1. ``` json
  2. "browser": "./browser.js"
  3. ```

or you can have overrides on a per-file basis:

  1. ``` json
  2. "browser": {
  3.   "fs": "level-fs",
  4.   "./lib/ops.js": "./browser/opts.js"
  5. }
  6. ```

Note that the browser field only applies to files in the local module, and like
transforms, it doesn't apply into node_modules directories.


You can specify source transforms in the package.json in the
browserify.transform field. There is more information about how source
transforms work in package.json on the

For example, if your module requires brfs, you
can add

  1. ``` json
  2. "browserify": { "transform": [ "brfs" ] }
  3. ```

to your package.json. Now when somebody require()s your module, brfs will
automatically be applied to the files in your module without explicit
intervention by the person using your module. Make sure to add transforms to
your package.json dependencies field.


b.on('file', function (file, id, parent) {})

b.pipeline.on('file', function (file, id, parent) {})

When a file is resolved for the bundle, the bundle emits a 'file' event with
the full file path, the id string passed to require(), and the parent
object used by

You could use the file event to implement a file watcher to regenerate bundles
when files change.

b.on('package', function (pkg) {})

b.pipeline.on('package', function (pkg) {})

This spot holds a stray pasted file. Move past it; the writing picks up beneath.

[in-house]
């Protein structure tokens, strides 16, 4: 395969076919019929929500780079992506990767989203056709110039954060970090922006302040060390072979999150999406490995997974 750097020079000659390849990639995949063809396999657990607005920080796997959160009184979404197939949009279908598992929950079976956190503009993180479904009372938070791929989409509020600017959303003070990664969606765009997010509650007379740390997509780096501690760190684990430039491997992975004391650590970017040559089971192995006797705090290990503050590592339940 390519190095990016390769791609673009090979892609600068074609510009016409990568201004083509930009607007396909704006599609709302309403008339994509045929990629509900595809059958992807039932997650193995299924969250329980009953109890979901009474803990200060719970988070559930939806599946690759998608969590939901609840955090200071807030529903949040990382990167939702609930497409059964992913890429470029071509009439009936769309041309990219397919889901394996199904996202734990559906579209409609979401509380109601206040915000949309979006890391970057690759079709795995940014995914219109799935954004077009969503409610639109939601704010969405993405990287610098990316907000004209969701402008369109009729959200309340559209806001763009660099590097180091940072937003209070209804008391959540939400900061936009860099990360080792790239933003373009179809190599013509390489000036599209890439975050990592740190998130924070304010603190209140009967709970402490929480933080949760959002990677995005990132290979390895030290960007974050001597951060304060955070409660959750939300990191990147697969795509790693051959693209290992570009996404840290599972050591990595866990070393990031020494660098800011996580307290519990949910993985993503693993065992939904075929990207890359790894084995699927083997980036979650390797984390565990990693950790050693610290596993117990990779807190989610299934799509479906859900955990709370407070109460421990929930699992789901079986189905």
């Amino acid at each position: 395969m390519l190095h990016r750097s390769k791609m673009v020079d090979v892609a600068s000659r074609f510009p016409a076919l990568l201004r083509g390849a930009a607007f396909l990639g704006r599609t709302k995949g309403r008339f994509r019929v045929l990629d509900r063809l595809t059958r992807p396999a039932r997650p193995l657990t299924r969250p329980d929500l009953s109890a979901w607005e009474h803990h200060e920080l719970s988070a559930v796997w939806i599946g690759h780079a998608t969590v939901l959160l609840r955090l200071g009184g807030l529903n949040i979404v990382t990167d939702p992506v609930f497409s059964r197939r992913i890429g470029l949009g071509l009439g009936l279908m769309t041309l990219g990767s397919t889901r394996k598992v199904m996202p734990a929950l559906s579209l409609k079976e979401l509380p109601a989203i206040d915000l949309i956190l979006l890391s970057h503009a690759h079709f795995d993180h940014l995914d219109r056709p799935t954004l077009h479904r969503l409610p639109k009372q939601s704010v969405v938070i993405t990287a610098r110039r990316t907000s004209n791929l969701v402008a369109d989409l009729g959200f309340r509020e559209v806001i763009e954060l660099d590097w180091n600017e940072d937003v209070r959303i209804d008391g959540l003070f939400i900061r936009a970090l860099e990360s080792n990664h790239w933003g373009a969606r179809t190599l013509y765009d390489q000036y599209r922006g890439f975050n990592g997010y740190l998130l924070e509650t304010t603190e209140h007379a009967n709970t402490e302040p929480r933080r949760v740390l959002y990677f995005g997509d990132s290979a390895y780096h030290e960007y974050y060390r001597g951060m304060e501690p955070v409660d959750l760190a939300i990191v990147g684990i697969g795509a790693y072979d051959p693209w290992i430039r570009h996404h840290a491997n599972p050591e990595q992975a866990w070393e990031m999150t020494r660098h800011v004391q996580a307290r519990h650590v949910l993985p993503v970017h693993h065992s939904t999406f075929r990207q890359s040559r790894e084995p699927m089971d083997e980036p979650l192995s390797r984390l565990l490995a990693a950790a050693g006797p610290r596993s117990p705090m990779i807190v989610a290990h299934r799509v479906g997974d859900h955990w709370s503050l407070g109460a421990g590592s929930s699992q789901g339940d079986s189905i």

When a package file is read, this event fires with the contents. The package
directory is available at pkg.__dirname.

b.on('bundle', function (bundle) {})

When .bundle() is called, this event fires with the bundle output stream.

b.on('reset', function () {})

When the .reset() method is called or implicitly called by another call to
.bundle(), this event fires.

b.on('transform', function (tr, file) {})

b.pipeline.on('transform', function (tr, file) {})

When a transform is applied to a file, the 'transform' event fires on the
bundle stream with the transform stream tr and the file that the transform
is being applied to.


For some more advanced use-cases, a transform is not sufficiently extensible.
Plugins are modules that take the bundle instance as their first parameter and
an option hash as their second.

Plugins can be used to do perform some fancy features that transforms can't do.
For example, factor-bundle is a
plugin that can factor out common dependencies from multiple entry-points into a
common bundle. Use plugins with -p and pass options to plugins with
subarg syntax:

  1. ```
  2. browserify x.js y.js -p [ factor-bundle -o bundle/x.js -o bundle/y.js ] \
  3.   > bundle/common.js
  4. ```

For a list of plugins, consult the
on npm.

list of source transforms

There is a [wiki page that lists the known browserify

If you write a transform, make sure to add your transform to that wiki page and
add a package.json keyword of browserify-transform so that
[people can browse for all the browserify
transforms]( on

third-party tools

There is a [wiki page that lists the known browserify

If you write a tool, make sure to add it to that wiki page and
add a package.json keyword of browserify-tool so that
[people can browse for all the browserify
tools]( on


Releases are documented in